The finalists for the 2022 Heisman Trophy will be announced December 5, which coincides with Jim Plunkett's 75th birthday.
Before Plunkett was a two-time Super Bowl champion with the Raiders, he cemented his legacy at Stanford University as one of the greatest quarterbacks in the college's history. Plunkett still stands as the university's lone Heisman winner in 1970, dominating in his senior season by throwing for nearly 3,000 yards and 19 touchdowns.
That same season, he led the Cardinal to their first Pac-8 Championship and Rose Bowl appearance in 19 years. In the Rose Bowl against Ohio State, Plunkett gained 314 total scrimmage yards and threw a touchdown pass in the 27-17 victory over the Buckeyes.
With his Super Bowl XV ring on his hand, the former MVP sat down with Raiders.com's Levi Edwards to reflect on the journey to winning the 1970 Heisman Trophy, and who helped him get there.
Levi Edwards: What made you decide to go to Stanford?
Jim Plunkett: A lot of things. An education, for one. If things didn't work out football-wise, I wanted to go to a school that would provide me with an opportunity to do well in other things and Stanford gave me that opportunity. No. 2, John Ralston was a great coach, great recruiter and I really felt comfortable meeting the people at Stanford – their coaches, their front office, some of the players. Plus, it was close to home. With my family situation, my father was legally blind, my mother was totally blind and it gave me an opportunity to go to a school that was close by.
LE: What are some of your fondest football memories playing at Stanford?
JP: I had some great teammates, some great fraternity brothers that I felt very comfortable with. We're lifelong friends, all of us. When I got there, Stanford hadn't been to the Rose Bowl in 19 years. Those guys that I came to Stanford with – both freshmen and even a few upperclassmen – that was our goal to get to a Rose Bowl after all that time. Fortunately we succeeded, not only once, but twice. The year after [I graduated], they went again. I think that helped turn Stanford around into a football team that was to be reckoned with.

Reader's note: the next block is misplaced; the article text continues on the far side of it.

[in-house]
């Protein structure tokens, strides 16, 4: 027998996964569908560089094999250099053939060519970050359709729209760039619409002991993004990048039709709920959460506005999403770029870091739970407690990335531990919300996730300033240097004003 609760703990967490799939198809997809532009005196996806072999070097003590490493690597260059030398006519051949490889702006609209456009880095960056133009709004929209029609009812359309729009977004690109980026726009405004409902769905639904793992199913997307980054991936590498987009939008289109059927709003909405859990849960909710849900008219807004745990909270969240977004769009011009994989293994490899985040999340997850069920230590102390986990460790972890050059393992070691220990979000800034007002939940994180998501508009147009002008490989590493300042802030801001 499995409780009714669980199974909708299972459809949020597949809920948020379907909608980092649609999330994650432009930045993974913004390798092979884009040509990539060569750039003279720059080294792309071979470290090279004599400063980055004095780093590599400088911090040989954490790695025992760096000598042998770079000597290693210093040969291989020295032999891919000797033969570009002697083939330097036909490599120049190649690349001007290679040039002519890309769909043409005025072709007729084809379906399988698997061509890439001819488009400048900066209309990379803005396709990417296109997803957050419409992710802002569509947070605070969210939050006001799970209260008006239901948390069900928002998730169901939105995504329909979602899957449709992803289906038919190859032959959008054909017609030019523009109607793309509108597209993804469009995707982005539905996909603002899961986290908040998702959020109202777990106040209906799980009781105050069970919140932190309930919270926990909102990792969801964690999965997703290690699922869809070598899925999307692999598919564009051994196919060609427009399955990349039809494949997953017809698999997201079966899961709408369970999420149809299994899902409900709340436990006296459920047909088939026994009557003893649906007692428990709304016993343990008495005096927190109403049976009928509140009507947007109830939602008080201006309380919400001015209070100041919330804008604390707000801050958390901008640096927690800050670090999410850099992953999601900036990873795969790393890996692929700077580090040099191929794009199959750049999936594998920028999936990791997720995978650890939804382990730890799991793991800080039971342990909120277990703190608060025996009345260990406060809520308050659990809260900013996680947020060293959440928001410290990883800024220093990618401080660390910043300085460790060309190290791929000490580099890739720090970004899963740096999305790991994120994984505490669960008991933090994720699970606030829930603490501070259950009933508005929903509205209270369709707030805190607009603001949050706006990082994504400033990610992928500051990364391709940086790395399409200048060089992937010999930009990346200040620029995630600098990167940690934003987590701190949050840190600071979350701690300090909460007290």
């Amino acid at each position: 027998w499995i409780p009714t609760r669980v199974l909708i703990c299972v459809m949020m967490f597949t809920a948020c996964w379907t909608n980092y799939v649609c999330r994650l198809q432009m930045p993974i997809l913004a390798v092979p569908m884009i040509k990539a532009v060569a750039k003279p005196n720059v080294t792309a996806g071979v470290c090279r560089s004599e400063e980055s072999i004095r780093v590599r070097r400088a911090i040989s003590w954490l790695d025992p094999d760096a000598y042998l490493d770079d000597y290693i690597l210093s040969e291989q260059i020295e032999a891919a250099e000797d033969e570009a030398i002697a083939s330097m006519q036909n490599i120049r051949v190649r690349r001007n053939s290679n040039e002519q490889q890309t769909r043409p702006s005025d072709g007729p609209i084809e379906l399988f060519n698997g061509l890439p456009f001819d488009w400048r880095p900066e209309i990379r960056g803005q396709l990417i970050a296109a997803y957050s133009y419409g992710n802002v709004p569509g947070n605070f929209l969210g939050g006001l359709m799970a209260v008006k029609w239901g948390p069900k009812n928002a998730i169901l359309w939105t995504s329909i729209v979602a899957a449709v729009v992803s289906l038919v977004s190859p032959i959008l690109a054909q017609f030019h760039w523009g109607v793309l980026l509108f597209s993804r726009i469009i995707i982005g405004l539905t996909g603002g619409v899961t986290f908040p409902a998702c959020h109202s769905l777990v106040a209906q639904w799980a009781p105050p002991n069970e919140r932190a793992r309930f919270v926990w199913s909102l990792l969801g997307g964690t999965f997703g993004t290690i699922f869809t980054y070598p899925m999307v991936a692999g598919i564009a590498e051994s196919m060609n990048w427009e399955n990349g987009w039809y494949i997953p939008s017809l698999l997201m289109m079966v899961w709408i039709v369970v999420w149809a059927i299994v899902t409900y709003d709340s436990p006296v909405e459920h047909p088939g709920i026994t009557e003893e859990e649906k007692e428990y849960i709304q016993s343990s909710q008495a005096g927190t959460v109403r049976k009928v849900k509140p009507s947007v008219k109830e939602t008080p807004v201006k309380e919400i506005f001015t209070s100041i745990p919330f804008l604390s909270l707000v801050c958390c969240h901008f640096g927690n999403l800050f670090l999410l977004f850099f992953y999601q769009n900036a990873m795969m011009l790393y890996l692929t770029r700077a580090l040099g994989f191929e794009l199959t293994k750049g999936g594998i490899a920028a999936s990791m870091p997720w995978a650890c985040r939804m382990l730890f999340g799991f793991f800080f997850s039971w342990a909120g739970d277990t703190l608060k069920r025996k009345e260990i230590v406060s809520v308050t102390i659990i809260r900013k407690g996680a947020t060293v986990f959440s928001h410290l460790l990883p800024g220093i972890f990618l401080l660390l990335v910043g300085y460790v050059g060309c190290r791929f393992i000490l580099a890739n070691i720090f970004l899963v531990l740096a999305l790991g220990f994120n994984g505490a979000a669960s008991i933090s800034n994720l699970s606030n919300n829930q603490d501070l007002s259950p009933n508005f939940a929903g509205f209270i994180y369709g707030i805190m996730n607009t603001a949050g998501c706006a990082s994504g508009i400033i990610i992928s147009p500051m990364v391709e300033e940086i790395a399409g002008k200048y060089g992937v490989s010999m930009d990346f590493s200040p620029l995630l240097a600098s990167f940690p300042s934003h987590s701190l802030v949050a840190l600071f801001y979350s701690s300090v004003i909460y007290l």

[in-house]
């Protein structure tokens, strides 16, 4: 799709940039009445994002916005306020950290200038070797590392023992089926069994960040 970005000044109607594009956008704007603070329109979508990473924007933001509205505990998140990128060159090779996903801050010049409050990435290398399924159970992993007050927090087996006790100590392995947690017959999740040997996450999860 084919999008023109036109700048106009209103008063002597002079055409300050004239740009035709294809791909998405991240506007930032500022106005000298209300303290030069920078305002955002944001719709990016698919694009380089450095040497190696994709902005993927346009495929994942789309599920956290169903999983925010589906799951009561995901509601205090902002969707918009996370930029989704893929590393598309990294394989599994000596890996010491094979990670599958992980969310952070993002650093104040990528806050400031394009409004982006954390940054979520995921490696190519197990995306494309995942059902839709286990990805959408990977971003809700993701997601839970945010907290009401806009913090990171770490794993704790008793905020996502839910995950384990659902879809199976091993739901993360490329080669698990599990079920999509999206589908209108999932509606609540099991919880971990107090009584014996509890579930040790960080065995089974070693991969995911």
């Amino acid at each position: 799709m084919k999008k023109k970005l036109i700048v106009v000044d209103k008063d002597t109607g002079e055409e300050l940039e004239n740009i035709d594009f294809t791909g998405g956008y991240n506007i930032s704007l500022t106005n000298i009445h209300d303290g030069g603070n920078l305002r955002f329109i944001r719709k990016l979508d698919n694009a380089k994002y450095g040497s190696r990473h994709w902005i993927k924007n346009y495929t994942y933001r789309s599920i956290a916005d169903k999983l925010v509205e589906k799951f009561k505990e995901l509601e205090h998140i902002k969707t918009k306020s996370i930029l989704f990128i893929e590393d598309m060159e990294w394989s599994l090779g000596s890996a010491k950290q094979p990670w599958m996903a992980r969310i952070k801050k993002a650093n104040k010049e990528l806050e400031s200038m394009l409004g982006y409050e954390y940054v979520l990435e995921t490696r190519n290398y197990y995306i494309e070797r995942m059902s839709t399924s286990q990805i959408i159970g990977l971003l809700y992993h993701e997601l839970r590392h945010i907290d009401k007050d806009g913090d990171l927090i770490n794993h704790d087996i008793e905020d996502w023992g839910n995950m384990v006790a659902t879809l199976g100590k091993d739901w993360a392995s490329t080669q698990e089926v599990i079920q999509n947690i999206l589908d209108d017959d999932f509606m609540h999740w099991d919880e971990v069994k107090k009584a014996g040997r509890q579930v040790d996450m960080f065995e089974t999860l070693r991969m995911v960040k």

LE: Who were some of those teammates you came into Stanford with that helped change the culture?
JP: Bob Rinehart from Northern California was a guard for us, just a great individual. John Sande was an underweight, small center who started for us in the Rose Bowl from Reno, Nevada. Randy Vataha, a junior college transfer from Southern California, and my first year there, I had Gene Washington, who was a tremendous player and went on to play in the NFL. Dan Lightfoot, I mean these guys are still great friends to this day.
They were overlooked by possibly a lot of other schools, but these guys had other ambitions. I went to school with a lot of smart guys, not including me. They were there to get an education and go on do wonderful things in the world, but they could also play football. And they were overlooked by a lot of other schools because maybe they were undersized. We had Jackie Brown, Hillary Shockley in the backfield, just guys who made things happen. Football-wise they were overlooked by a lot of other schools but Stanford found a place for them, found a place for me.